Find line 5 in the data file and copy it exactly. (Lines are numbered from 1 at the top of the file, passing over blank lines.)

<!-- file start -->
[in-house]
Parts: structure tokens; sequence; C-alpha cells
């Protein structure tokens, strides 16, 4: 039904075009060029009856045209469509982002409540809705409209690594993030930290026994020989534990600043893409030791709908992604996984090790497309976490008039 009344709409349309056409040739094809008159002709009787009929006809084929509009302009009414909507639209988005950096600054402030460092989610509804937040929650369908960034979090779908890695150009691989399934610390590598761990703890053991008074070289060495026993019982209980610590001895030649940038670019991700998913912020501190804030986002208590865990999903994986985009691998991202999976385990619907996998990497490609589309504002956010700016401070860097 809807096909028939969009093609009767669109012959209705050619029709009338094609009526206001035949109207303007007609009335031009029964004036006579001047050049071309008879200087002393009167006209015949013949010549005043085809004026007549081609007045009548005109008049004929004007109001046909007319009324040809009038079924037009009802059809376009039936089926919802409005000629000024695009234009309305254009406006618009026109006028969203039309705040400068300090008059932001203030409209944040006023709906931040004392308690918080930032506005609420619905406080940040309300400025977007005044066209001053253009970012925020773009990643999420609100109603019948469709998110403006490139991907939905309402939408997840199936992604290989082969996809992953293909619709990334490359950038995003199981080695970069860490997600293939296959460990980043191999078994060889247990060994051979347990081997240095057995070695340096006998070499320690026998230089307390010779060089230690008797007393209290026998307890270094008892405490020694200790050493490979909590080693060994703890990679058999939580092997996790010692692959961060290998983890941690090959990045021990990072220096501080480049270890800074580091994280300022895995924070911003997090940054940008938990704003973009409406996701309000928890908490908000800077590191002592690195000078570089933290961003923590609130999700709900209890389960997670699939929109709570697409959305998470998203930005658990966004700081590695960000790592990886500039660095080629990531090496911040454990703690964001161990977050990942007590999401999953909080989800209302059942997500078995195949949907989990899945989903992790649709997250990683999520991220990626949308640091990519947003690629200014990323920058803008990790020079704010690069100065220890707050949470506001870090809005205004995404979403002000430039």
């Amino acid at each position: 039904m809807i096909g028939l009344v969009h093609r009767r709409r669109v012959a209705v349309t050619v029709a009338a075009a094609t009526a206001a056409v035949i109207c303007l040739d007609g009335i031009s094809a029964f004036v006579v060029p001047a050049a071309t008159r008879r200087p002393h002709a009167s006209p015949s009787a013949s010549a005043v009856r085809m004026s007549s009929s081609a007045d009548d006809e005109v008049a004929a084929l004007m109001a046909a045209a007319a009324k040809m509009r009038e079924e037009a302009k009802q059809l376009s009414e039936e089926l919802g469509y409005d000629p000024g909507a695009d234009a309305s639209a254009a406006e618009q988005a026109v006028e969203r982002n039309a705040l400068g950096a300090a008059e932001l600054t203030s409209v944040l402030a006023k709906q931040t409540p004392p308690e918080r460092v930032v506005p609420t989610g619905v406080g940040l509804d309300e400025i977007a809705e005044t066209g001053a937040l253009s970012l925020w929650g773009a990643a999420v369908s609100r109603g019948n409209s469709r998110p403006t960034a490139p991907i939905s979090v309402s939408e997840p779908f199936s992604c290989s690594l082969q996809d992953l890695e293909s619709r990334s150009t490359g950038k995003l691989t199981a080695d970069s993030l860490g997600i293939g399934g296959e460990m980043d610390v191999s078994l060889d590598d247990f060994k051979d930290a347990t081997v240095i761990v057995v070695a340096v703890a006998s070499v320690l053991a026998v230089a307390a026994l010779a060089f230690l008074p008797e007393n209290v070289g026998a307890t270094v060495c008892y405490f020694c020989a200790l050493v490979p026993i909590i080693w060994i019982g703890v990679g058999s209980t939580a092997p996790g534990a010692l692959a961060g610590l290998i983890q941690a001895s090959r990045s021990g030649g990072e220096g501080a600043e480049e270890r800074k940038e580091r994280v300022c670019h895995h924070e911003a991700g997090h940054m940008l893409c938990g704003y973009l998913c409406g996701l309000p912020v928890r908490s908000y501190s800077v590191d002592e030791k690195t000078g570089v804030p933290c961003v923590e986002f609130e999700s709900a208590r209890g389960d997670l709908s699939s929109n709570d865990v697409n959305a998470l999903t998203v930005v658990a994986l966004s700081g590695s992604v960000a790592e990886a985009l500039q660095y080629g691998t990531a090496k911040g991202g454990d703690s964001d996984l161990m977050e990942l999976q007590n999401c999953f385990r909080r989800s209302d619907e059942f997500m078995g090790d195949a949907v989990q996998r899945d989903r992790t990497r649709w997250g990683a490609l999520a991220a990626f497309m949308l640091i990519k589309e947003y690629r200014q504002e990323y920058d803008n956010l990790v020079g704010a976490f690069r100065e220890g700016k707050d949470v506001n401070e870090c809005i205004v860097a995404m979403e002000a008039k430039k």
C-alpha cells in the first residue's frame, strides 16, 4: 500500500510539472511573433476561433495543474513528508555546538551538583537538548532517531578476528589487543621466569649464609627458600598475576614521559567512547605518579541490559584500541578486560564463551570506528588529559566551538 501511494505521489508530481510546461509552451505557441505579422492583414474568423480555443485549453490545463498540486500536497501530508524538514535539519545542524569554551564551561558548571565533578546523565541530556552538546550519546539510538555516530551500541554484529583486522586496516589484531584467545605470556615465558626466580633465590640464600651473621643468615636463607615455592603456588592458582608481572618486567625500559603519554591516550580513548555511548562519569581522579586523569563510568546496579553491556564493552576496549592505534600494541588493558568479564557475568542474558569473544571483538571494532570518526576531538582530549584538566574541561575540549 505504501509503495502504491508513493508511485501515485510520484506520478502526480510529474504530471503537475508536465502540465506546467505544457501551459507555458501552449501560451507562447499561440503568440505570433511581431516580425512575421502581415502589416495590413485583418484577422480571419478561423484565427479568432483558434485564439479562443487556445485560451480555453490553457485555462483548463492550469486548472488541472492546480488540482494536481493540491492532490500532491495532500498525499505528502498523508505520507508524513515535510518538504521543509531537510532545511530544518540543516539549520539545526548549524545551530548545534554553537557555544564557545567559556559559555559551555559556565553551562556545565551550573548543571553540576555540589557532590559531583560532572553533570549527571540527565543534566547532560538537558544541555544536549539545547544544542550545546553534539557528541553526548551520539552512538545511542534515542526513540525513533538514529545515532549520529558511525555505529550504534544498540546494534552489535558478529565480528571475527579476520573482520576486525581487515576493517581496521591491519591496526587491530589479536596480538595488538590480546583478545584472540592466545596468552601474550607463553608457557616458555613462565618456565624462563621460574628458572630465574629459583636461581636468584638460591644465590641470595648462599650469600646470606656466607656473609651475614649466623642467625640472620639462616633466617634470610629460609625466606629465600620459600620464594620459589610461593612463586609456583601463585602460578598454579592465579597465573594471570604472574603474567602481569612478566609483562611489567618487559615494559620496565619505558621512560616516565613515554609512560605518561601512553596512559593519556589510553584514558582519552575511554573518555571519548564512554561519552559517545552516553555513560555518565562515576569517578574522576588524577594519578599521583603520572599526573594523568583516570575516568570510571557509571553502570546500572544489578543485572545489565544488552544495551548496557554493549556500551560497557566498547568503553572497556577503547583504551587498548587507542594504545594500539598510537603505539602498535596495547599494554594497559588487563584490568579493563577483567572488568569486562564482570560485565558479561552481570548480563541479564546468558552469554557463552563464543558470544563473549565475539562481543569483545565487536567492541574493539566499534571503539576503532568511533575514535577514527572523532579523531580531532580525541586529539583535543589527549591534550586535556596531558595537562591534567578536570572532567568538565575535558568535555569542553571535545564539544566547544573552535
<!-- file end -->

C-alpha cells in the first residue's frame, strides 16, 4: 500500500510539472511573433476561433495543474513528508555546538551538583537538548532517531578476528589487543621466569649464609627458600598475576614521559567512547605518579541490559584500541578486560564463551570506528588529559566551538 501511494505521489508530481510546461509552451505557441505579422492583414474568423480555443485549453490545463498540486500536497501530508524538514535539519545542524569554551564551561558548571565533578546523565541530556552538546550519546539510538555516530551500541554484529583486522586496516589484531584467545605470556615465558626466580633465590640464600651473621643468615636463607615455592603456588592458582608481572618486567625500559603519554591516550580513548555511548562519569581522579586523569563510568546496579553491556564493552576496549592505534600494541588493558568479564557475568542474558569473544571483538571494532570518526576531538582530549584538566574541561575540549 505504501509503495502504491508513493508511485501515485510520484506520478502526480510529474504530471503537475508536465502540465506546467505544457501551459507555458501552449501560451507562447499561440503568440505570433511581431516580425512575421502581415502589416495590413485583418484577422480571419478561423484565427479568432483558434485564439479562443487556445485560451480555453490553457485555462483548463492550469486548472488541472492546480488540482494536481493540491492532490500532491495532500498525499505528502498523508505520507508524513515535510518538504521543509531537510532545511530544518540543516539549520539545526548549524545551530548545534554553537557555544564557545567559556559559555559551555559556565553551562556545565551550573548543571553540576555540589557532590559531583560532572553533570549527571540527565543534566547532560538537558544541555544536549539545547544544542550545546553534539557528541553526548551520539552512538545511542534515542526513540525513533538514529545515532549520529558511525555505529550504534544498540546494534552489535558478529565480528571475527579476520573482520576486525581487515576493517581496521591491519591496526587491530589479536596480538595488538590480546583478545584472540592466545596468552601474550607463553608457557616458555613462565618456565624462563621460574628458572630465574629459583636461581636468584638460591644465590641470595648462599650469600646470606656466607656473609651475614649466623642467625640472620639462616633466617634470610629460609625466606629465600620459600620464594620459589610461593612463586609456583601463585602460578598454579592465579597465573594471570604472574603474567602481569612478566609483562611489567618487559615494559620496565619505558621512560616516565613515554609512560605518561601512553596512559593519556589510553584514558582519552575511554573518555571519548564512554561519552559517545552516553555513560555518565562515576569517578574522576588524577594519578599521583603520572599526573594523568583516570575516568570510571557509571553502570546500572544489578543485572545489565544488552544495551548496557554493549556500551560497557566498547568503553572497556577503547583504551587498548587507542594504545594500539598510537603505539602498535596495547599494554594497559588487563584490568579493563577483567572488568569486562564482570560485565558479561552481570548480563541479564546468558552469554557463552563464543558470544563473549565475539562481543569483545565487536567492541574493539566499534571503539576503532568511533575514535577514527572523532579523531580531532580525541586529539583535543589527549591534550586535556596531558595537562591534567578536570572532567568538565575535558568535555569542553571535545564539544566547544573552535